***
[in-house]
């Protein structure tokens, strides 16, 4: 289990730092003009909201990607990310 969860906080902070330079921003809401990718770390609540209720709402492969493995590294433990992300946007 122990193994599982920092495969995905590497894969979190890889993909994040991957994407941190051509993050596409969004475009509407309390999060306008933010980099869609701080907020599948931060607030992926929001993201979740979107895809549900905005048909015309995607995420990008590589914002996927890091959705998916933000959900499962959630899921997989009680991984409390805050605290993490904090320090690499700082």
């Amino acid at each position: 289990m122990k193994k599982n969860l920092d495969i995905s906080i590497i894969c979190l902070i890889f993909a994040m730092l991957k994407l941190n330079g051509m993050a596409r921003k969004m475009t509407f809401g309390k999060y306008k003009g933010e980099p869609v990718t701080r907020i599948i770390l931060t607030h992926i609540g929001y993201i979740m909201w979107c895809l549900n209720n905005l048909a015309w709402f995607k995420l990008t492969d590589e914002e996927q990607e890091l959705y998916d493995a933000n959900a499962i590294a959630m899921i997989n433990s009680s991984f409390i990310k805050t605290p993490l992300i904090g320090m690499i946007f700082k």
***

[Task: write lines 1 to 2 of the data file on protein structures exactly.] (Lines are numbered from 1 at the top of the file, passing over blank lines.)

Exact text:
[in-house]
């Protein structure tokens, strides 16, 4: 289990730092003009909201990607990310 969860906080902070330079921003809401990718770390609540209720709402492969493995590294433990992300946007 122990193994599982920092495969995905590497894969979190890889993909994040991957994407941190051509993050596409969004475009509407309390999060306008933010980099869609701080907020599948931060607030992926929001993201979740979107895809549900905005048909015309995607995420990008590589914002996927890091959705998916933000959900499962959630899921997989009680991984409390805050605290993490904090320090690499700082």